Some people might say that if you work at a large company, it’s easier to become lost in the crowd – but for Anthony Crowshoe, his experience working at the Airdrie office was more of a small company feel.
When he got the news last month that he had been accepted into the Southern Alberta Institute of Technology’s (SAIT) millwright apprenticeship program starting in May, he had lots of Rocky Mountain Region colleagues he considers friends and mentors to celebrate with and share the good news.
TC Energy employee
After graduating high school in Calgary, Anthony played football on a scholarship at a school in the U.S., then transferred back to the University of Calgary. Due to the positive influence of his uncles who are U.S. military veterans, he considered enlisting in the military, while trying to figure out his own path.
Then in 2017, Patricia Poulton, an Indigenous relations liaison who has worked at the company for 25 years, offered him a summer student position.
“I’ve seen Anthony grow up since he was young, running around at the Calgary Stampede while I was volunteering. His family would camp at the Elbow River Camp every year,” says Patricia. “We saw an opportunity in Anthony, who is a young man, intelligent and wanting to get ahead in life.”
Patricia also considers Anthony’s grandfather, Reg Crowshoe, a personal friend and her own mentor.
“When I first started working on the Indigenous relations team 20 years ago, I really didn’t know anything about the culture,” says Patricia.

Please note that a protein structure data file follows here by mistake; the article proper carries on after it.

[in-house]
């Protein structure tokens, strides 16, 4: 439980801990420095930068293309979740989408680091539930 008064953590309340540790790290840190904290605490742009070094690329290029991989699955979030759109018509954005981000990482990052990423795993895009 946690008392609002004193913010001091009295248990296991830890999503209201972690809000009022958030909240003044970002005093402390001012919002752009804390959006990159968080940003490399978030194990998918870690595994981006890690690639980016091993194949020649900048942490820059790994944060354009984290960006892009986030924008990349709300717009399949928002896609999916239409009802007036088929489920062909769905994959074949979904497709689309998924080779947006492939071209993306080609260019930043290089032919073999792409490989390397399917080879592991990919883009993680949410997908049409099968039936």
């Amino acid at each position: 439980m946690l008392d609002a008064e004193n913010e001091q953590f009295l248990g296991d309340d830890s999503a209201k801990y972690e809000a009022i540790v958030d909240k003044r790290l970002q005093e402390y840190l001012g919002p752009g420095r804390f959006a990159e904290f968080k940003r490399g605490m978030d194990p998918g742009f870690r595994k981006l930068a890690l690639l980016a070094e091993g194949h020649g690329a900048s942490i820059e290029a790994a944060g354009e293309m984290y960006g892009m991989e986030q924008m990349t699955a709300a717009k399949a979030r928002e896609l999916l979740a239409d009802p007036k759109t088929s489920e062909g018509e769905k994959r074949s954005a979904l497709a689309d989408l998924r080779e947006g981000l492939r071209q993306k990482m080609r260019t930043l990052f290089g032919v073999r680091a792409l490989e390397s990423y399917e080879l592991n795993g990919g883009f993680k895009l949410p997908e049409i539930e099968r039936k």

“Reg was providing Indigenous relations and cultural awareness training to employees, and I learned to appreciate the culture and work with Indigenous groups through him. I consider his mentorship and guidance over these past decades my own ‘degree’ in Indigenous relations.”
This inter-generational mentorship continued as Patricia has been one of Anthony’s biggest supporters at the Airdrie office over the past few years after his summer job turned into a full-time position.
Two years ago, his supervisor Yvon Begin asked if he was interested in going back to school and becoming a journeyman through an apprenticeship with the company. With Patricia’s support, he did an occupational assessment of his strengths and weaknesses through SAIT, narrowed down his interests to millwright – installing, maintaining and repairing industrial equipment – and determined the courses required for the program.
Last year, Anthony started working part time in the day, while taking two classes in the evening to complete the required courses before applying for the program at SAIT.
Indigenous relations liaison
For Anthony, becoming a journeyman presents the opportunity to embark on a long-term career.
“I’m excited to start my first year at SAIT, which I’ve been working towards since last year,” he says. And while he says he wishes that he had considered a career in the trades earlier in life, he reminds himself of some wisdom his grandpa shared with him.
Anthony says, “My grandpa would say to me, ‘All these obstacles you’ve endured made you who you are today, so be thankful for those experiences.”
Learn more about working at TC Energy or visit the Indigenous section of our website for more information on our approach to working with Indigenous groups.